• Without prejudice

    We all need to fight the ugly bigotry that’s made news recently, says Mandi Smallhorne.

  • Inside Labour

    The Davos extravaganza is slick PR and no UN-style institution, says Terry Bell.

  • 2015 Gadget preview

    Arthur Goldstuck presents gadgets to connect 2015 to the past and future.

All data is delayed
Loading...
See More

New rules to hurt SA private equity

May 27 2010 10:36 Nellie Brand-Jonker

Related Articles

New chair for Equity Commission

Higher profits for private equity

Signs of life in private equity

Private investors more cagey than experts

Higher profits for private equity

US private equity fund eyes SA

 
Cape Town - South Africa's private equity funds could be hit by the European Union's new guidelines governing alternative investment managers.

JP Fourie, CEO of the South African Venture Capital Association (Savca), said the association was deeply concerned over the consequences of the new rules on South African private equity funds.

Private equity funds that invest in unlisted companies are regarded as an alternative asset class for investors.
The guidelines for governing alternative investment managers will ensure that private equity funds outside Europe cannot raise money there. The guidelines are also aimed at hedge funds.

According to Fourie, Savca on Monday met National Treasury to persuade government to have the issue discussed at the June G20 summit.
Sarah Alexander, president of the Emerging Markets Private Equity Association, recently also said at a local conference that the envisaged legislation would have a "very negative" impact on private equity in emerging markets.

The guidelines will make it difficult for an emerging market fund manager to access capital in Europe without significant additional expense and an administrative burden, she explained.

Fourie said that it also meant that European investors would not find it easy to invest in South African private equity funds.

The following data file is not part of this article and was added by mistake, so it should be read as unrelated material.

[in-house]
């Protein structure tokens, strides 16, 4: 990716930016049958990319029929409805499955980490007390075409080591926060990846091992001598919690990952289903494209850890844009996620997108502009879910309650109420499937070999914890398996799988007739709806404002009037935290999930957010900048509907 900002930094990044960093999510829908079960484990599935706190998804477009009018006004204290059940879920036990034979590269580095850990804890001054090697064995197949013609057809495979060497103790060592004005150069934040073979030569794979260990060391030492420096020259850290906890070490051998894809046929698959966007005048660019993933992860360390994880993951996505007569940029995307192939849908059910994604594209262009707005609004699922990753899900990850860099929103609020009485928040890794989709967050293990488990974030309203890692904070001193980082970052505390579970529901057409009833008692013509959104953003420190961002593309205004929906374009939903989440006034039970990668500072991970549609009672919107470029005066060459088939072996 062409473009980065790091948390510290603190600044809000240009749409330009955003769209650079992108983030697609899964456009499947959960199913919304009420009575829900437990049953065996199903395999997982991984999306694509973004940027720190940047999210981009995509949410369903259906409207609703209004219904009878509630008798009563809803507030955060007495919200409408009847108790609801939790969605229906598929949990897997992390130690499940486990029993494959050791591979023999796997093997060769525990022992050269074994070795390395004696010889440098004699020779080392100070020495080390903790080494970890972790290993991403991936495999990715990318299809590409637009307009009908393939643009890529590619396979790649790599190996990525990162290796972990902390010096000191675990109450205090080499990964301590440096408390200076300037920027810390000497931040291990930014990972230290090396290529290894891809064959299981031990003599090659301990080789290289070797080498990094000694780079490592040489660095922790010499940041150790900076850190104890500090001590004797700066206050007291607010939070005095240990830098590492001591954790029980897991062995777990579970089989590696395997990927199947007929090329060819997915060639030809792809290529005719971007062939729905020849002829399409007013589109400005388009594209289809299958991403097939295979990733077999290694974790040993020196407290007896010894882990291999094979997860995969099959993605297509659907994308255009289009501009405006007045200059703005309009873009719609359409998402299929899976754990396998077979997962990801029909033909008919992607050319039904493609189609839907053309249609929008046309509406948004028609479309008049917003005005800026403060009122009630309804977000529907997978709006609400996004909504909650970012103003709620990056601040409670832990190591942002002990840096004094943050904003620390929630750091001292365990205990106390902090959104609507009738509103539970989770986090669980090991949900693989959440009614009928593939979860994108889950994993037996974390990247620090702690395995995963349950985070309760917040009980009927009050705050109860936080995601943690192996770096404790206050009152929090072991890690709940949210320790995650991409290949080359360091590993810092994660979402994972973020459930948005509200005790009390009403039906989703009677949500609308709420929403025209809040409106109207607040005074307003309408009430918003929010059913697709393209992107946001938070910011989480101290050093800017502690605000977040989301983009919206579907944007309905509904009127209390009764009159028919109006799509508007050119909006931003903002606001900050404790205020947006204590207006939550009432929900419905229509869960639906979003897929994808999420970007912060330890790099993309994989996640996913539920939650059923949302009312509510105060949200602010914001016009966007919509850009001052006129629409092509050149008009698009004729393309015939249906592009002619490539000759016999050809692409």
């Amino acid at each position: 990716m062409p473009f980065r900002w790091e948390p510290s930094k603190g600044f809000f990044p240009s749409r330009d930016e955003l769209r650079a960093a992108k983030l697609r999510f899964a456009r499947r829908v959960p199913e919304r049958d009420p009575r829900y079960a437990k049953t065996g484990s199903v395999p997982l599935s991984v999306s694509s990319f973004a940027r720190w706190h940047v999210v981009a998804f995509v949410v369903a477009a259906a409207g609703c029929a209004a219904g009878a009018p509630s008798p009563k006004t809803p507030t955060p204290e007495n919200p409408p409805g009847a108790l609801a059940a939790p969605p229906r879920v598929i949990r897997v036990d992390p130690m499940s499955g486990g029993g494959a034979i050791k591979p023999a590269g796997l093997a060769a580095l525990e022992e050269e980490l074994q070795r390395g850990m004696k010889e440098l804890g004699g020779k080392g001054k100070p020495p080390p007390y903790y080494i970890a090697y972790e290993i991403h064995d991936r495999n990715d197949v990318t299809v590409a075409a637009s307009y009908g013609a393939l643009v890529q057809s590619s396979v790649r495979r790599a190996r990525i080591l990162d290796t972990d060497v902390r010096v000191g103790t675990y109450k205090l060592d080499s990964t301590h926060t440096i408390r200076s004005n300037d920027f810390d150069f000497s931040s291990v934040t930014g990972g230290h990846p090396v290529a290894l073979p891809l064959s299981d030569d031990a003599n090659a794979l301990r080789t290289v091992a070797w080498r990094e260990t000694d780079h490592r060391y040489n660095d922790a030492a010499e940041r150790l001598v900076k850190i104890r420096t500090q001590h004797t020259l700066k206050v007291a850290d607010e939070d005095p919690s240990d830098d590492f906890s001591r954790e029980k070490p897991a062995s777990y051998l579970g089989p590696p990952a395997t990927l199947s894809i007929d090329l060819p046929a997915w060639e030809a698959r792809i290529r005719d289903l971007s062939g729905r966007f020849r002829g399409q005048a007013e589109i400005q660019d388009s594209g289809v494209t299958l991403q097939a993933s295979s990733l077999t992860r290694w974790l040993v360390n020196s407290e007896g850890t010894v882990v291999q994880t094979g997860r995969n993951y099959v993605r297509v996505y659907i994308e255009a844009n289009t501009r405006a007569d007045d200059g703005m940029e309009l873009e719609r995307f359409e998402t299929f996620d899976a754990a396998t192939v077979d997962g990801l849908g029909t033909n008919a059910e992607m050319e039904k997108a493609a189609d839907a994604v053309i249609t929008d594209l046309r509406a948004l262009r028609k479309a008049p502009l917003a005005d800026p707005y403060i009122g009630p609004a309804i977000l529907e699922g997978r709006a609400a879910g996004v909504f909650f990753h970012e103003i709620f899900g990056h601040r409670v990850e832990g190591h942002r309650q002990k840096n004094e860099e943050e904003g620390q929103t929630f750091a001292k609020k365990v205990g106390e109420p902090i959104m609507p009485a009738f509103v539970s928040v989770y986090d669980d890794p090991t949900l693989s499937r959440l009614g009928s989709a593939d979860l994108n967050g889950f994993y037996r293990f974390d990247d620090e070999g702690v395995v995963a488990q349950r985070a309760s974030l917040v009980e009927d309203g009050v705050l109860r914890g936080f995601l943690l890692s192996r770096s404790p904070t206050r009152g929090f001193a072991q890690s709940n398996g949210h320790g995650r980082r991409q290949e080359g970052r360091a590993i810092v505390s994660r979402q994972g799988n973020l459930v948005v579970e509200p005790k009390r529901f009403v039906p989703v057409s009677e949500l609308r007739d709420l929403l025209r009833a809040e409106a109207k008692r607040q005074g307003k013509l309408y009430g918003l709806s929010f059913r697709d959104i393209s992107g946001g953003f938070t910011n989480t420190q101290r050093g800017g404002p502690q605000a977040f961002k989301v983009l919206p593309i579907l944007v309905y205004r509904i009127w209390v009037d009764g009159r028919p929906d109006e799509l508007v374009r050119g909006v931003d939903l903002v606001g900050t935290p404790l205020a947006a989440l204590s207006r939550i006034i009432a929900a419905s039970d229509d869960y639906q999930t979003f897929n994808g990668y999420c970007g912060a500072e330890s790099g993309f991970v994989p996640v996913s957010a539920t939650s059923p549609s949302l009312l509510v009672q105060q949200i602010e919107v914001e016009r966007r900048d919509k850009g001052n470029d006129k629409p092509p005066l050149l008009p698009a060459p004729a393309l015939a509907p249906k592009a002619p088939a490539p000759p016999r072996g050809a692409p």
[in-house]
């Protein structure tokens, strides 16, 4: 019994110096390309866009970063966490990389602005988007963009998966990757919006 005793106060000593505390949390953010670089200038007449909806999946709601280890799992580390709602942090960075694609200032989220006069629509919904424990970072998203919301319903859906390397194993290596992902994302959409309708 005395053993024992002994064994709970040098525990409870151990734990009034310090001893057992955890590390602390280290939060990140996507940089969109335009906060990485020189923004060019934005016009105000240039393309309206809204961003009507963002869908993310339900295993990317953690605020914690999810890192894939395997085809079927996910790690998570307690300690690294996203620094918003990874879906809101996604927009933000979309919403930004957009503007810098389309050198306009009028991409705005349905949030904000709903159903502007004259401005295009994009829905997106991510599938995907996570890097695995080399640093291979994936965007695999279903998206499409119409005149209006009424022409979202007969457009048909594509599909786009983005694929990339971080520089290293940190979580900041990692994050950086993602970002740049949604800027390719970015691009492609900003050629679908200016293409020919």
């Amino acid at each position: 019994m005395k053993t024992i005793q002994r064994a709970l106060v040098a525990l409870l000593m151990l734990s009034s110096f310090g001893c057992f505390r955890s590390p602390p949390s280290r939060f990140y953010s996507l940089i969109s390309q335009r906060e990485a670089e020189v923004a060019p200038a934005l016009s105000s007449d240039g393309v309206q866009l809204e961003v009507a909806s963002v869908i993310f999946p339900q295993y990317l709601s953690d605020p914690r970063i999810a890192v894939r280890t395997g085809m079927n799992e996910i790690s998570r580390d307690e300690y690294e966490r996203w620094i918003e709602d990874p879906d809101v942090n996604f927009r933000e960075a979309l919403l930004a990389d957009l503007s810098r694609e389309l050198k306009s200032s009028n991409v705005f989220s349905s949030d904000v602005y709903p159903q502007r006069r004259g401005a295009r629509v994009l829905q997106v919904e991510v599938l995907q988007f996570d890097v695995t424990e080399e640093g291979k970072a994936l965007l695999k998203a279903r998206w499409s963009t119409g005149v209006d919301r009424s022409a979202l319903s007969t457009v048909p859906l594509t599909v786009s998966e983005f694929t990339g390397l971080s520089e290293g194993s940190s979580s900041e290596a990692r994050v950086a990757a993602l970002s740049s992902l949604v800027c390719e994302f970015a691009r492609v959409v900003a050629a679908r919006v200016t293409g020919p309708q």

They would not be able to give money to a fund that was not regulated in terms of the EU standards, he said.

Fourie noted that many of the institutions that gave money to private equity funds in South Africa were European government development finance organisations. They made these investments specifically because the private equity funds in turn invested in companies working towards development objectives. This funding would now dry up and backers could no longer invest in Africa and other developing countries.

Last year the EU announced the draft guidelines to regulate alternative investment managers, which were designed to avoid systemic risk and protect investors through greater transparency and other measures.

- Sake24.com

For business news in Afrikaans, go to www.Sake24.com.
private equity

NEXT ON FIN24X

 

Latest Articles

Tax-free saving accounts are coming Read More...
Which generator is right for you? Read More...
5 top tips to help you save on your next grocery bill Read More...
Thinking of going solar? Here's what you need to know Read More...
 
 

Read Fin24’s Comments Policy

24.com publishes all comments posted on articles provided that they adhere to our Comments Policy. Should you wish to report a comment for editorial review, please do so by clicking the 'Report Comment' button to the right of each comment.

Comment on this story
0 comments
Add your comment
Comment 0 characters remaining
 

Company Snapshot

Money Clinic

Money Clinic
Do you have a question about your finances? We'll get an expert opinion.
Click here...
Loading...